When Billy Apple's exhibition Body Activities opened at London's Serpentine Gallery in 1974, it caused so much controversy that authorities were ordered to close it.
Why? Because the work was made of tissues covered in the artist’s own bodily fluids and excrement.
When Apple dismantled the exhibition, instead of throwing the exhibits out, he carefully stored the samples.
And now, they are being used for scientific discovery.
Dr Justin O'Sullivan from the Auckland University-based Liggins Institute said the samples offered a valuable insight.
“These sorts of samples are a bit like gold dust.”
Apple has provided recent samples to allow a comparison to be made.
So what is science doing with the esteemed artist’s ancient wipings?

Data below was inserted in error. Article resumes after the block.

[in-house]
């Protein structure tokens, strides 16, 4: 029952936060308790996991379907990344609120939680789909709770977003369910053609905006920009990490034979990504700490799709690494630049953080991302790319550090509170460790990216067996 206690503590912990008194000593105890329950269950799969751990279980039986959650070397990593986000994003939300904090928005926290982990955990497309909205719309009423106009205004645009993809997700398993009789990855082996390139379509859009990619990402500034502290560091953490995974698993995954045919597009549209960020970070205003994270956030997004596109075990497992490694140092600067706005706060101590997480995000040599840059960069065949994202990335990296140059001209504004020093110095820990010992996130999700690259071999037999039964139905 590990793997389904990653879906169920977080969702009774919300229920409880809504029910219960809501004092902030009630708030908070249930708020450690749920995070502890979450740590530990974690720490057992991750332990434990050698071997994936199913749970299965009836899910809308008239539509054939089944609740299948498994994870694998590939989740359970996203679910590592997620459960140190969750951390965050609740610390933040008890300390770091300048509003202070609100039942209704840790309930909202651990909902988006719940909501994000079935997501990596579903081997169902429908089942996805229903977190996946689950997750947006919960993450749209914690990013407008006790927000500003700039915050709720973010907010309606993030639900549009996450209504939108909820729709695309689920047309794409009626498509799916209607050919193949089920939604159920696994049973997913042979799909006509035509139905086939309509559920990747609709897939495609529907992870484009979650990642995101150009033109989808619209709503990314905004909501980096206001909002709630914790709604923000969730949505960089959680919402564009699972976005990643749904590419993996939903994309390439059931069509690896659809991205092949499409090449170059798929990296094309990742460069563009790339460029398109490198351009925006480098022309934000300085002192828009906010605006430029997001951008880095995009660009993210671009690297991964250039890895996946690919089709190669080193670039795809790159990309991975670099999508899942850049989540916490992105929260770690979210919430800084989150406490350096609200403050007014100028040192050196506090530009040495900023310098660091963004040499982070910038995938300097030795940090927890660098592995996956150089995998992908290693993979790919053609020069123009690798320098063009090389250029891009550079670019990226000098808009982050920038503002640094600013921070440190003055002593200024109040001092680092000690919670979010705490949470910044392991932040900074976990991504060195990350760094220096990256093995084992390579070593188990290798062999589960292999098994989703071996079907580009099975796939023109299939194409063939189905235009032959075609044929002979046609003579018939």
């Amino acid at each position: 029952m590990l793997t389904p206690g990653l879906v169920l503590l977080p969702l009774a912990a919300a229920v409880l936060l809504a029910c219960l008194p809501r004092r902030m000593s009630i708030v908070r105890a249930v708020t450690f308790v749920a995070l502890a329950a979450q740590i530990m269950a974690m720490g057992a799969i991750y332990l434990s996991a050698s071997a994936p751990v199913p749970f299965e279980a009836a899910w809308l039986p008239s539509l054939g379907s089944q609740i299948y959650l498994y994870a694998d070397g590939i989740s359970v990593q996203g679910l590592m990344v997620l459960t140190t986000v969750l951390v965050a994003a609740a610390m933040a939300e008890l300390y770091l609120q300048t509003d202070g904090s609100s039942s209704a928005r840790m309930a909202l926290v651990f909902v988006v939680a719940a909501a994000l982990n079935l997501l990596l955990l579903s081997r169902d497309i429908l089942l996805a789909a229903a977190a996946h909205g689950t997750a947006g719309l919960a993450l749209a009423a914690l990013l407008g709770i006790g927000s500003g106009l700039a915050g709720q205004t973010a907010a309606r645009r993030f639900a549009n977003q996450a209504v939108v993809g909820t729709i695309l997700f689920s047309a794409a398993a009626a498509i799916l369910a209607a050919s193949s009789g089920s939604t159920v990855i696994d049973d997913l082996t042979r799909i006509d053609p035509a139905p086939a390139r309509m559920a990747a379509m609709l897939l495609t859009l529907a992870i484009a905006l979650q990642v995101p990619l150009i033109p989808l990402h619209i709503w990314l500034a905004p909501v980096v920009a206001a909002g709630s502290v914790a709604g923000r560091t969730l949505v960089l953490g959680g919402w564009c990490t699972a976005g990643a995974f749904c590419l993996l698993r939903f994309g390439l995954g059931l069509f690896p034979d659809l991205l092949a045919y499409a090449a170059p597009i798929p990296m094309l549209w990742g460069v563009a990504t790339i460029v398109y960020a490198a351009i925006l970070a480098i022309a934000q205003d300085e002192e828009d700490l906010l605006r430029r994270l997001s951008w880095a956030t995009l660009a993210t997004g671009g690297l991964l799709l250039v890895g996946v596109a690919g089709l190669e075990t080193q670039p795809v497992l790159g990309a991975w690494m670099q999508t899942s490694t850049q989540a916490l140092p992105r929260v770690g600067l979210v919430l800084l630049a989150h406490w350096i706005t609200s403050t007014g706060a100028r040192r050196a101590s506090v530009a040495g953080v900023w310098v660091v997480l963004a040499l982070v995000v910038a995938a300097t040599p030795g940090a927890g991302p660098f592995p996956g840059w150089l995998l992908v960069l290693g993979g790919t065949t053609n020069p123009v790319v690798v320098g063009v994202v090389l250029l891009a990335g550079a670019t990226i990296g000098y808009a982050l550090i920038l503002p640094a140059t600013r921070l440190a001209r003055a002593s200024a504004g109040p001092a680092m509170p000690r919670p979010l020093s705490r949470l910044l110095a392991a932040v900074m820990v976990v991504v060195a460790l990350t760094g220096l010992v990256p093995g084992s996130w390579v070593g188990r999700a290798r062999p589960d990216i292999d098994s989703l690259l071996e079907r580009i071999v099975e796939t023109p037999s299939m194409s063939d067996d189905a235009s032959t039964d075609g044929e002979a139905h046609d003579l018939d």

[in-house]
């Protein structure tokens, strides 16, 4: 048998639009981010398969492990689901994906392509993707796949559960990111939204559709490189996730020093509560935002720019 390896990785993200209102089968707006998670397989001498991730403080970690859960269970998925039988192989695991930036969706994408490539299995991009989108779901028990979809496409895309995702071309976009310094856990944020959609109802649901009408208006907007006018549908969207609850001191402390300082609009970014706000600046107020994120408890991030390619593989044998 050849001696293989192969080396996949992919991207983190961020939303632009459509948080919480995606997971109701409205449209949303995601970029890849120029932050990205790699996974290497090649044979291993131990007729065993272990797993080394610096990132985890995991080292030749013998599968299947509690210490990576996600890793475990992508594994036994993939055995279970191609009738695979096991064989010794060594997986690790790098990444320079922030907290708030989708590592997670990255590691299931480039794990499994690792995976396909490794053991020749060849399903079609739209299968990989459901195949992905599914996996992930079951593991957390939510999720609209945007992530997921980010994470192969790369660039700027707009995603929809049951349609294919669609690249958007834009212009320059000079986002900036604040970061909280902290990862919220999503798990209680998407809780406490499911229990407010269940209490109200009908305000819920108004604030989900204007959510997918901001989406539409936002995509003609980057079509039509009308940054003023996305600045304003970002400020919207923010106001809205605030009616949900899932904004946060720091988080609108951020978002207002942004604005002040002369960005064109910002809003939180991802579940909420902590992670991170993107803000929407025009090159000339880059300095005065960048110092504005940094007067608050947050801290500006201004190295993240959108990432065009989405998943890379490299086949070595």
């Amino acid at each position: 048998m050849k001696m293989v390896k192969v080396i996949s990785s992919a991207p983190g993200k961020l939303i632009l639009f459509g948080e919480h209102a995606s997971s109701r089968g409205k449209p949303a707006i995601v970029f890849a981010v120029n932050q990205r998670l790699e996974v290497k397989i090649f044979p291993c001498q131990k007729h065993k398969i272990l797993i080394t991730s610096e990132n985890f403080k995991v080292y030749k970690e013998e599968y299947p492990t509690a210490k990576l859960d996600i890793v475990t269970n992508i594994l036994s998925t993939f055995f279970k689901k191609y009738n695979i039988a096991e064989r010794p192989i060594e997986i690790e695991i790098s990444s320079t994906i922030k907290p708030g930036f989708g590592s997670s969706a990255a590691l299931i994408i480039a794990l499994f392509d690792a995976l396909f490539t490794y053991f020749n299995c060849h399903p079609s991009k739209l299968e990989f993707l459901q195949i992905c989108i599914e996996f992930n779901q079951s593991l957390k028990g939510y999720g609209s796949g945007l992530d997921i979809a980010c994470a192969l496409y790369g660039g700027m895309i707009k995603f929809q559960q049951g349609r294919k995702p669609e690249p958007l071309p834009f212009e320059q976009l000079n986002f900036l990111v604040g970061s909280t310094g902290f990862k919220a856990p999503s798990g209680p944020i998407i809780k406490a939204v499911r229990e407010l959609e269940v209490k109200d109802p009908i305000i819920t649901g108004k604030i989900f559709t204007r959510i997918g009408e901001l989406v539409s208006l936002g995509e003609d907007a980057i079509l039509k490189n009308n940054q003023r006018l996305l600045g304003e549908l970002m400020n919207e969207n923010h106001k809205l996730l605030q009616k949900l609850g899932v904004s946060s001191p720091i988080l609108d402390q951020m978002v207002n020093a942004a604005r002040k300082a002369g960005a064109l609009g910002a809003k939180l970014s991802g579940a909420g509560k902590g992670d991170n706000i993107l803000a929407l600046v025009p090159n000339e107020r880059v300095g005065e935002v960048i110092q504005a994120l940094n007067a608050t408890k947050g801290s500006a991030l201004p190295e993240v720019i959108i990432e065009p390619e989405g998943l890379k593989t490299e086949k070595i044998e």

The researchers are taking the samples and extracting all the DNA out of them, and looking to see which bacteria are present in the samples 40 years ago, and which ones are present in the samples today.
“We’re able to test and see whether his flora has changed markedly between these two time points,” Dr O’Sullivan says.
He says bacteria are an interface between you and your environment and an interface between health and disease.
“By understanding these bacteria we can start to understand the development of some of the non-communicable disorders - insulin resistance or diabetes.
“It’s a really rapidly growing area of science.”